Written by Matt Winslow who is the current NAICC president.
Every March while Congress is in session, the NAICC Executive Board and its Leadership and Government Affairs Committees convene for our annual spring-board meeting and Crawfish Boil on the Hill. During that time, in addition to handling regular NAICC business, we identify key issues in agriculture that affect our membership and their clientele as topics for discussion during our legislative visits. The NAICC routinely visits with key stakeholders within USDA, EPA, commodity groups, and members of House and Senate Ag committees not only to raise their awareness of these key issues, but to offer support through our organization as a resource for agricultural issues across this country.
Last year, we even had the distinguished opportunity to present our NAICC Service to Agriculture Award to Secretary Sonny Purdue. After our visits on the Hill, our time in DC culminates with our annual Crawfish Boil on the Hill. The Crawfish Boil was started over 30 years ago by several of our founding Louisiana consulting members, Ray Young and Roger Carter. It offers NAICC a unique opportunity to associate with our legislators and their staff and further strengthen the relationships we have developed over an old-fashioned, low country menu of crawfish etouffee, red beans and rice, and boiled crawfish. Last March we had well over 250 in attendance from various offices that we visited throughout the day, including 8 members of Congress.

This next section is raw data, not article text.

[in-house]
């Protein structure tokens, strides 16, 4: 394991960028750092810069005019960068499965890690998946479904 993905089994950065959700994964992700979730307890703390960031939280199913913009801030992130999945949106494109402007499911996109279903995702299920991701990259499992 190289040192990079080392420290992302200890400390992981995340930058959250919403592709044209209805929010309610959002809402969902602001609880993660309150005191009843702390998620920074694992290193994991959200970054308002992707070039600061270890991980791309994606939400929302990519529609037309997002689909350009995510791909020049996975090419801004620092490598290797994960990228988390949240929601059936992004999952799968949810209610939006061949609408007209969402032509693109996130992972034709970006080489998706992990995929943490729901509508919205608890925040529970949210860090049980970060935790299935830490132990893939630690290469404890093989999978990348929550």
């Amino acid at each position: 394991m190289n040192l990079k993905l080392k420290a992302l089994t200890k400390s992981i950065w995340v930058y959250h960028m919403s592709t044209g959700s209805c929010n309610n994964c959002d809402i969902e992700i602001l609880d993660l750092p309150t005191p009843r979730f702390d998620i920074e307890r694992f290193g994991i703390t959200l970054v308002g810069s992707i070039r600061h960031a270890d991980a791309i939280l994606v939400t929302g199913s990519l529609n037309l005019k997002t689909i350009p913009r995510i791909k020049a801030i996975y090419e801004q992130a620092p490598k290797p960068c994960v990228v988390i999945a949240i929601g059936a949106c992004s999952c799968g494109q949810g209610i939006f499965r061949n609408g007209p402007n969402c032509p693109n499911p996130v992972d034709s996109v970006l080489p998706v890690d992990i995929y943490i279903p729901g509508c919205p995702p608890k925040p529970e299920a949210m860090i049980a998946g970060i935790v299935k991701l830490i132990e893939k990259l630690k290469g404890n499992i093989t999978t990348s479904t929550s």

It never ceases to amaze me how accessible our government truly is. It is nearly as easy to schedule an appointment and visit with my local district Congressman’s office as it is to walk into the Smithsonian. I urge you to take the time to establish a relationship with your Senators or Representatives. Often, it’s as easy as a phone call or an email to let them know who you are, who the NAICC is, and how you can be a resource if there is an agricultural related issue applicable to your area.
The NAICC is comprised of members that represent nearly every agricultural geography in North America and is expanding its footprint in many other countries. We are growing into a valuable agricultural resource and its through your voice and involvement that we are heard in DC.